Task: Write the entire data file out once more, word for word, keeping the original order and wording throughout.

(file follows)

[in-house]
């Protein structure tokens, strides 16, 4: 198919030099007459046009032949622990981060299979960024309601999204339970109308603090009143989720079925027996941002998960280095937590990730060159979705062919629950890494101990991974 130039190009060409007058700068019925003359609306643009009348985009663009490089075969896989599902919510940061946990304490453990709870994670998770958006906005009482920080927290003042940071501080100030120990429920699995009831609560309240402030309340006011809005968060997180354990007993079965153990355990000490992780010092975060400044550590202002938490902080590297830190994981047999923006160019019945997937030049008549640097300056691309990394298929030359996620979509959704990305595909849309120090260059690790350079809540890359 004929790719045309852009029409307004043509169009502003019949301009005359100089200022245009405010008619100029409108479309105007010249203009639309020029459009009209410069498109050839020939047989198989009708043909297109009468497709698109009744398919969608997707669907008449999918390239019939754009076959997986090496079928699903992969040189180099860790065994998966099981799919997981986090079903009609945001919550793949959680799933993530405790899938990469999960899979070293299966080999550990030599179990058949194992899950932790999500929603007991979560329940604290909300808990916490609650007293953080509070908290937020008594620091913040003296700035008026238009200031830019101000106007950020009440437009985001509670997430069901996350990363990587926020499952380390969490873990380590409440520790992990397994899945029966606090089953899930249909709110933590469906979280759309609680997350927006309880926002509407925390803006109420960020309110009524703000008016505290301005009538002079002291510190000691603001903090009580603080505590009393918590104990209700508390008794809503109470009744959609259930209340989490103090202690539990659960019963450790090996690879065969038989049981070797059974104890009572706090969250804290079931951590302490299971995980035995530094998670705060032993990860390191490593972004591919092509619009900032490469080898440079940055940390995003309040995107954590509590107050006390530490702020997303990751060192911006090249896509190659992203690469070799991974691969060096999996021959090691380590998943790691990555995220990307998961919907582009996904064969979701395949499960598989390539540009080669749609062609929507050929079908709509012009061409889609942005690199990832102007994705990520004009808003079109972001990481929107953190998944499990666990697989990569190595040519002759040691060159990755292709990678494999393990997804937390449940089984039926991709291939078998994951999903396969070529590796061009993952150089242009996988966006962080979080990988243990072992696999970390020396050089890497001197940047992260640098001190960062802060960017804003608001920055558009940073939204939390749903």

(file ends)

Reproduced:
[in-house]
């Protein structure tokens, strides 16, 4: 198919030099007459046009032949622990981060299979960024309601999204339970109308603090009143989720079925027996941002998960280095937590990730060159979705062919629950890494101990991974 130039190009060409007058700068019925003359609306643009009348985009663009490089075969896989599902919510940061946990304490453990709870994670998770958006906005009482920080927290003042940071501080100030120990429920699995009831609560309240402030309340006011809005968060997180354990007993079965153990355990000490992780010092975060400044550590202002938490902080590297830190994981047999923006160019019945997937030049008549640097300056691309990394298929030359996620979509959704990305595909849309120090260059690790350079809540890359 004929790719045309852009029409307004043509169009502003019949301009005359100089200022245009405010008619100029409108479309105007010249203009639309020029459009009209410069498109050839020939047989198989009708043909297109009468497709698109009744398919969608997707669907008449999918390239019939754009076959997986090496079928699903992969040189180099860790065994998966099981799919997981986090079903009609945001919550793949959680799933993530405790899938990469999960899979070293299966080999550990030599179990058949194992899950932790999500929603007991979560329940604290909300808990916490609650007293953080509070908290937020008594620091913040003296700035008026238009200031830019101000106007950020009440437009985001509670997430069901996350990363990587926020499952380390969490873990380590409440520790992990397994899945029966606090089953899930249909709110933590469906979280759309609680997350927006309880926002509407925390803006109420960020309110009524703000008016505290301005009538002079002291510190000691603001903090009580603080505590009393918590104990209700508390008794809503109470009744959609259930209340989490103090202690539990659960019963450790090996690879065969038989049981070797059974104890009572706090969250804290079931951590302490299971995980035995530094998670705060032993990860390191490593972004591919092509619009900032490469080898440079940055940390995003309040995107954590509590107050006390530490702020997303990751060192911006090249896509190659992203690469070799991974691969060096999996021959090691380590998943790691990555995220990307998961919907582009996904064969979701395949499960598989390539540009080669749609062609929507050929079908709509012009061409889609942005690199990832102007994705990520004009808003079109972001990481929107953190998944499990666990697989990569190595040519002759040691060159990755292709990678494999393990997804937390449940089984039926991709291939078998994951999903396969070529590796061009993952150089242009996988966006962080979080990988243990072992696999970390020396050089890497001197940047992260640098001190960062802060960017804003608001920055558009940073939204939390749903």